United States District Court, N.D. California
October 11, 2005.
RICHARD P. WELLS, et al., Plaintiff,
CALIFORNIA PHYSICIANS' SERVICE, dba BLUE SHIELD OF CALIFORNIA, Defendant.
The opinion of the court was delivered by: CHARLES BREYER, District Judge
Now pending before the Court is defendants' motion to dismiss
the First Amended Complaint. After carefully reviewing the papers
filed by the parties, the Court GRANTS the motion in part, and
DENIES the motion in part.
Plaintiffs' second, third and fourth claims for relief are
DISMISSED with prejudice. These claims seek compensatory damages
that are not recoverable under ERISA. See Bast v. Prudential
Ins. Co. of America, 150 F.3d 1003, 1008 (9th Cir. 1998);
McLeod v. Lithoprint Inc., 102 F.3d 376, 377 (9th Cir. 1996).
Plaintiffs' characterization of their claims as seeking equitable
relief is immaterial. "In determining whether an action for
equitable relief is properly brought under ERISA, [courts] look
to the substance of the remedy sought . . . rather than the label
placed on that remedy." Westaff (USA) v. Arce, 298 F.3d 1164,
1166 (9th Cir. 2002). Defendant's motion to dismiss the first claim for injunctive
relief is DENIED. Defendant concedes that plaintiffs can seek
injunctive relief under section 502(a)(3). See McLeod,
102 F.3d at 377-78.
Defendant has not established that plaintiffs do not have
standing as a matter of law. Section 502(a)(3) provides that "A
civil action may be brought by a participant, beneficiary or
fiduciary (A) to enjoin any act or practice which violates any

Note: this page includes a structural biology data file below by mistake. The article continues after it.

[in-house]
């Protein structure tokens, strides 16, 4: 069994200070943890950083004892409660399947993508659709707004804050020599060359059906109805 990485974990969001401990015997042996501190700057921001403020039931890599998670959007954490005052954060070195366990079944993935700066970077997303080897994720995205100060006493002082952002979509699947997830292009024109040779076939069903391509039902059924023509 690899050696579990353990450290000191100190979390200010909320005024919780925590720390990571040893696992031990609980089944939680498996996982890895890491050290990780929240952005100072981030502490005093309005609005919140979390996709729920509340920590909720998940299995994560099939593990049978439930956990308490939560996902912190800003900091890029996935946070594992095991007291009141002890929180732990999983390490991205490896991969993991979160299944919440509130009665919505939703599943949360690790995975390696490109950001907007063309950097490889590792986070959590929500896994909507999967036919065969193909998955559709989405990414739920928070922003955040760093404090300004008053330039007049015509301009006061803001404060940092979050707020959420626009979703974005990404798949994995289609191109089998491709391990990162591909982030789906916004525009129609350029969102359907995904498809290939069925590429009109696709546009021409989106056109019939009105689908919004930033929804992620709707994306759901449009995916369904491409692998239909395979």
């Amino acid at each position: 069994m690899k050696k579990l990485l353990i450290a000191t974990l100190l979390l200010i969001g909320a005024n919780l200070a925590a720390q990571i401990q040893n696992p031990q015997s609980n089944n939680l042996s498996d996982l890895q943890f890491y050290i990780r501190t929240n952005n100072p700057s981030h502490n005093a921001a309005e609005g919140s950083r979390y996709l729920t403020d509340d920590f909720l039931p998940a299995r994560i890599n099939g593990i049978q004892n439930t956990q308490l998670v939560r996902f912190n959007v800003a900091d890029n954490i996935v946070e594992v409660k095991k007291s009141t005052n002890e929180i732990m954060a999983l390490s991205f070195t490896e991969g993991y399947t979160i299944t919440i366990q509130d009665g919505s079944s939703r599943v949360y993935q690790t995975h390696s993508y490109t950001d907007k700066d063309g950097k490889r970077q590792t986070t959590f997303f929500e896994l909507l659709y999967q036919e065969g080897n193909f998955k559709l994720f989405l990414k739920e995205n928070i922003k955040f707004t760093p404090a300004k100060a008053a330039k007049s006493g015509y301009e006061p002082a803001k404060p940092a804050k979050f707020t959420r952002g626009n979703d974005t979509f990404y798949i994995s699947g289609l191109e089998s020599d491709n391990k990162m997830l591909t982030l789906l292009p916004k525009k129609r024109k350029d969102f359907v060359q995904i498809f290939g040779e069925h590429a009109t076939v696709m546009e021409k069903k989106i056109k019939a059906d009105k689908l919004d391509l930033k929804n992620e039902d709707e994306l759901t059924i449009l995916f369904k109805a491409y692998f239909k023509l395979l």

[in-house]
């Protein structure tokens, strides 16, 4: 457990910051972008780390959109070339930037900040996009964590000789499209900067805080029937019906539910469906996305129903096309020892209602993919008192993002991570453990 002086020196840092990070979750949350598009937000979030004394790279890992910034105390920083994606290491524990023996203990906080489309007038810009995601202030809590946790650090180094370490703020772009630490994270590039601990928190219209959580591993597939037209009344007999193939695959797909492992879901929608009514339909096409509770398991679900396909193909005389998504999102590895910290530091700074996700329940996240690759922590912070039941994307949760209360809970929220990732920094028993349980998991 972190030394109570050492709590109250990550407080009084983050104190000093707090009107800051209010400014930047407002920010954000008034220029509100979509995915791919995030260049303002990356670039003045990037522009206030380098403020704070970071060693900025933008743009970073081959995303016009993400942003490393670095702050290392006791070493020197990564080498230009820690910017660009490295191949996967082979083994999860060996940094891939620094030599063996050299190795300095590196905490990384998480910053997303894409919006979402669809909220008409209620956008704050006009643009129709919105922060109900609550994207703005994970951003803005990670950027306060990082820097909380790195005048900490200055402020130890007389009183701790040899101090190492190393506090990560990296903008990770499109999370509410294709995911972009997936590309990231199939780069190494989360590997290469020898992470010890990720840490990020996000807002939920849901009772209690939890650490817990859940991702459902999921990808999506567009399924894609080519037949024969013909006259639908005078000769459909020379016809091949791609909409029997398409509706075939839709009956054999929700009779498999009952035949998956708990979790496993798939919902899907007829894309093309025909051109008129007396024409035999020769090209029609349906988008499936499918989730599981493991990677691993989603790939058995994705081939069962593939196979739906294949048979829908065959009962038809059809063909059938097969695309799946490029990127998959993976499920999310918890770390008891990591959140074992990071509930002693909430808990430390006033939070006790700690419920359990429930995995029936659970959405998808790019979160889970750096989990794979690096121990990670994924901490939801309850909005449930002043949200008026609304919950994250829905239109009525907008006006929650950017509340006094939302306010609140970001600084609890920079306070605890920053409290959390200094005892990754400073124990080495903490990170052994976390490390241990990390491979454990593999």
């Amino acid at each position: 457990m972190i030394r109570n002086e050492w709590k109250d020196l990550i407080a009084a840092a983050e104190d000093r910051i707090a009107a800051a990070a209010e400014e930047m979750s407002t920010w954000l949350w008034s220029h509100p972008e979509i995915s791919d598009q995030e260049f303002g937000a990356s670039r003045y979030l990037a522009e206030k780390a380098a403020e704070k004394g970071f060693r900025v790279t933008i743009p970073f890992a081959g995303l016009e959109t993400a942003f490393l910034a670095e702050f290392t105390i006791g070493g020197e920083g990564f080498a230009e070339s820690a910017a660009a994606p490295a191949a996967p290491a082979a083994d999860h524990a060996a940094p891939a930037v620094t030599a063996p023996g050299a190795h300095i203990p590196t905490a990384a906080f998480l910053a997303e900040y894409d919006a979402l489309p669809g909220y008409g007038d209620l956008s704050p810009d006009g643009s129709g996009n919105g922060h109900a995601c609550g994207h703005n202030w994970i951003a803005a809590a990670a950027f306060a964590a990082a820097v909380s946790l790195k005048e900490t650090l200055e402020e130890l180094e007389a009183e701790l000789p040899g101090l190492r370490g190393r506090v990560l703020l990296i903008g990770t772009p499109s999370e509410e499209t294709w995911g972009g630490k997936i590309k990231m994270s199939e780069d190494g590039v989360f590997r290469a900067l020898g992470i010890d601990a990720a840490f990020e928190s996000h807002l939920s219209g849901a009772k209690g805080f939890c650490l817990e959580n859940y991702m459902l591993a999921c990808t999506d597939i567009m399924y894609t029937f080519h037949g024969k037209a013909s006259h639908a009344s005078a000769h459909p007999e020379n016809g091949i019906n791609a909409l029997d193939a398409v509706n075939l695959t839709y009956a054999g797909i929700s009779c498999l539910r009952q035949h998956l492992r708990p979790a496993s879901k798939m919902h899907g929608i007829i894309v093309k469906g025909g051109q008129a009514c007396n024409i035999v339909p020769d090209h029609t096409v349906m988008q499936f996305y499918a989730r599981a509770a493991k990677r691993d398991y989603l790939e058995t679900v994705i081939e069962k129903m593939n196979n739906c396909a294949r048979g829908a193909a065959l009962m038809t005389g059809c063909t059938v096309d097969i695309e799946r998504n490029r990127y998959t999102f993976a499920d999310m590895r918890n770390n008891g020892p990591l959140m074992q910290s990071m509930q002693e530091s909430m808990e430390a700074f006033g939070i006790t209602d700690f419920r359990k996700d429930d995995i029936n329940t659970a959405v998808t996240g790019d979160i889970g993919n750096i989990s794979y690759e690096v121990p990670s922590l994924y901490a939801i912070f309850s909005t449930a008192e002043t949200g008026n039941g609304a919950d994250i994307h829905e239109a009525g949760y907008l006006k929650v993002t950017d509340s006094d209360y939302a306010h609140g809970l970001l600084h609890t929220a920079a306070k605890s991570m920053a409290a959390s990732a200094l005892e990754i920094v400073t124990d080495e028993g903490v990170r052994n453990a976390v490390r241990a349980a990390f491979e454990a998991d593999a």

provision of this subchapter or the terms of the plan, or (B) to
obtain other appropriate equitable relief (i) to redress such
violations or (ii) to enforce any provisions of this subchapter
or the terms of the plan. Plaintiffs are themselves beneficiaries
of the plan and they are seeking to enjoin acts that they allege
violate ERISA; thus, under the language of the statute they
appear to have standing. None of the cases cited by defendant are
ERISA cases. Further, defendant has not addressed the other
injunctive relief sought by plaintiffs; namely, requiring
defendant to provide beneficiaries with certain information when
it denies claims that it has previously approved.
Defendant has also not established that plaintiffs have not and
cannot allege that defendant has a policy of denying coverage for
the Taxol protocal. The First Amended Complaint alleges that
defendant continues to deny coverage for such treatment by
misrepresenting that such treatment is "experimental" and by
failing to expeditiously process claims for the Taxol protocal.
That defendant eventually reversed its decision (although its
reversal was too late) does not mean that it does not have a
policy of initially denying such claims on the ground that it is
an experimental procedure.
IT IS SO ORDERED.
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